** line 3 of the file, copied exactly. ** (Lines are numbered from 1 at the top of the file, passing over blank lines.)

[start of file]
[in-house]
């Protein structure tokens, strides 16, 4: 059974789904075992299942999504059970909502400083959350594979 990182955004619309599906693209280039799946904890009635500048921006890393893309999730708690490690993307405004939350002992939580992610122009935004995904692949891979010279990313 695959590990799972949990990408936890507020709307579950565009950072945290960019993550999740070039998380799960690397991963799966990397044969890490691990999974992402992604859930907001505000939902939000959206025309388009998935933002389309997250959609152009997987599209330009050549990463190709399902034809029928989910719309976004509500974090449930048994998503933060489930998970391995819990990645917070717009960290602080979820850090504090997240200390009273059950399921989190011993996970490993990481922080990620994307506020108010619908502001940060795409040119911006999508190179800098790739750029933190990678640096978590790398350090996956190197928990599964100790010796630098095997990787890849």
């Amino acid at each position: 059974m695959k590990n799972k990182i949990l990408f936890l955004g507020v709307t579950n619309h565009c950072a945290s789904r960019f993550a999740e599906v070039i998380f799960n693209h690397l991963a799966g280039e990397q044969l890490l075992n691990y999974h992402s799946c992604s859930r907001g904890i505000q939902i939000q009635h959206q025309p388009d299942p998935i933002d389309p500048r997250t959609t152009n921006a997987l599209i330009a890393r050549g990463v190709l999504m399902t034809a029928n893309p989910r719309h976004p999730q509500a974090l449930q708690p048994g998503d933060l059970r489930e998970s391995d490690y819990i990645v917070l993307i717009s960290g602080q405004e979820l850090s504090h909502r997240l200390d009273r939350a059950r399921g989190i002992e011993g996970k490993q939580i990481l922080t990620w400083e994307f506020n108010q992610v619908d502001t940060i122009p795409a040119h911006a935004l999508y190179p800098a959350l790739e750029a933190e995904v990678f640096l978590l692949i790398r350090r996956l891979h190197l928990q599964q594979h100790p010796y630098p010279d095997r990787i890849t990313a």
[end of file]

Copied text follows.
């Amino acid at each position: 059974m695959k590990n799972k990182i949990l990408f936890l955004g507020v709307t579950n619309h565009c950072a945290s789904r960019f993550a999740e599906v070039i998380f799960n693209h690397l991963a799966g280039e990397q044969l890490l075992n691990y999974h992402s799946c992604s859930r907001g904890i505000q939902i939000q009635h959206q025309p388009d299942p998935i933002d389309p500048r997250t959609t152009n921006a997987l599209i330009a890393r050549g990463v190709l999504m399902t034809a029928n893309p989910r719309h976004p999730q509500a974090l449930q708690p048994g998503d933060l059970r489930e998970s391995d490690y819990i990645v917070l993307i717009s960290g602080q405004e979820l850090s504090h909502r997240l200390d009273r939350a059950r399921g989190i002992e011993g996970k490993q939580i990481l922080t990620w400083e994307f506020n108010q992610v619908d502001t940060i122009p795409a040119h911006a935004l999508y190179p800098a959350l790739e750029a933190e995904v990678f640096l978590l692949i790398r350090r996956l891979h190197l928990q599964q594979h100790p010796y630098p010279d095997r990787i890849t990313a």